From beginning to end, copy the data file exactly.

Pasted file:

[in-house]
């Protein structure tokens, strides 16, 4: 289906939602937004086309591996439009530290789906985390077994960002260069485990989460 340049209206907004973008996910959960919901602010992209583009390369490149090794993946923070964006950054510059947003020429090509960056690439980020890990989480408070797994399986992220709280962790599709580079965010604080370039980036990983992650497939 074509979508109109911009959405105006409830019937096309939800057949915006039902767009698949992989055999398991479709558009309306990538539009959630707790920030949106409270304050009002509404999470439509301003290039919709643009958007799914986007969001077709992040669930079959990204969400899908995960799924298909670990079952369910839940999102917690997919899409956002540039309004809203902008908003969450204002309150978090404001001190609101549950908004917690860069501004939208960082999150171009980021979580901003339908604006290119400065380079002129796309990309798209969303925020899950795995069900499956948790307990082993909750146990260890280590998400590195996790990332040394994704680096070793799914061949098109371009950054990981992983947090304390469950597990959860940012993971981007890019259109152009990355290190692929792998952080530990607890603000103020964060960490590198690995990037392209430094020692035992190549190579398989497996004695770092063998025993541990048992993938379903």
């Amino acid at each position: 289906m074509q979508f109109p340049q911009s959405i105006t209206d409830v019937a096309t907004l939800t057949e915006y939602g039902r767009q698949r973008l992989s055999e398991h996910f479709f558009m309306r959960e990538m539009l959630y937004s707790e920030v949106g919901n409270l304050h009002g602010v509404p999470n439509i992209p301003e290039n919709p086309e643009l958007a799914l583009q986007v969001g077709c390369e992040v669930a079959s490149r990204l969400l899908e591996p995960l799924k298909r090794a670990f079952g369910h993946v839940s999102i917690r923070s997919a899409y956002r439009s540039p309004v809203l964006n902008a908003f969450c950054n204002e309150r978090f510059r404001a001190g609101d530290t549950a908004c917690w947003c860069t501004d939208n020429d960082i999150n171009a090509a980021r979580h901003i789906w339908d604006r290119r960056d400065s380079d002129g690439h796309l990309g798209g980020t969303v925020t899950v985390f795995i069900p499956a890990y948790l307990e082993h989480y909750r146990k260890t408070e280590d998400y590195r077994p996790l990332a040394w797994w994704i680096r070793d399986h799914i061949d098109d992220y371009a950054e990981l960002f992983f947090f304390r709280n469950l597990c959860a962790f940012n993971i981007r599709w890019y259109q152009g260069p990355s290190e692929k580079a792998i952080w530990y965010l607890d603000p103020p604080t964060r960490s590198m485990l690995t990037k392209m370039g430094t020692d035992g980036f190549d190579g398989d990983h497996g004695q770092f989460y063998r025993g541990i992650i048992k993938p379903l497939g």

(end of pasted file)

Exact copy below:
[in-house]
């Protein structure tokens, strides 16, 4: 289906939602937004086309591996439009530290789906985390077994960002260069485990989460 340049209206907004973008996910959960919901602010992209583009390369490149090794993946923070964006950054510059947003020429090509960056690439980020890990989480408070797994399986992220709280962790599709580079965010604080370039980036990983992650497939 074509979508109109911009959405105006409830019937096309939800057949915006039902767009698949992989055999398991479709558009309306990538539009959630707790920030949106409270304050009002509404999470439509301003290039919709643009958007799914986007969001077709992040669930079959990204969400899908995960799924298909670990079952369910839940999102917690997919899409956002540039309004809203902008908003969450204002309150978090404001001190609101549950908004917690860069501004939208960082999150171009980021979580901003339908604006290119400065380079002129796309990309798209969303925020899950795995069900499956948790307990082993909750146990260890280590998400590195996790990332040394994704680096070793799914061949098109371009950054990981992983947090304390469950597990959860940012993971981007890019259109152009990355290190692929792998952080530990607890603000103020964060960490590198690995990037392209430094020692035992190549190579398989497996004695770092063998025993541990048992993938379903």
């Amino acid at each position: 289906m074509q979508f109109p340049q911009s959405i105006t209206d409830v019937a096309t907004l939800t057949e915006y939602g039902r767009q698949r973008l992989s055999e398991h996910f479709f558009m309306r959960e990538m539009l959630y937004s707790e920030v949106g919901n409270l304050h009002g602010v509404p999470n439509i992209p301003e290039n919709p086309e643009l958007a799914l583009q986007v969001g077709c390369e992040v669930a079959s490149r990204l969400l899908e591996p995960l799924k298909r090794a670990f079952g369910h993946v839940s999102i917690r923070s997919a899409y956002r439009s540039p309004v809203l964006n902008a908003f969450c950054n204002e309150r978090f510059r404001a001190g609101d530290t549950a908004c917690w947003c860069t501004d939208n020429d960082i999150n171009a090509a980021r979580h901003i789906w339908d604006r290119r960056d400065s380079d002129g690439h796309l990309g798209g980020t969303v925020t899950v985390f795995i069900p499956a890990y948790l307990e082993h989480y909750r146990k260890t408070e280590d998400y590195r077994p996790l990332a040394w797994w994704i680096r070793d399986h799914i061949d098109d992220y371009a950054e990981l960002f992983f947090f304390r709280n469950l597990c959860a962790f940012n993971i981007r599709w890019y259109q152009g260069p990355s290190e692929k580079a792998i952080w530990y965010l607890d603000p103020p604080t964060r960490s590198m485990l690995t990037k392209m370039g430094t020692d035992g980036f190549d190579g398989d990983h497996g004695q770092f989460y063998r025993g541990i992650i048992k993938p379903l497939g």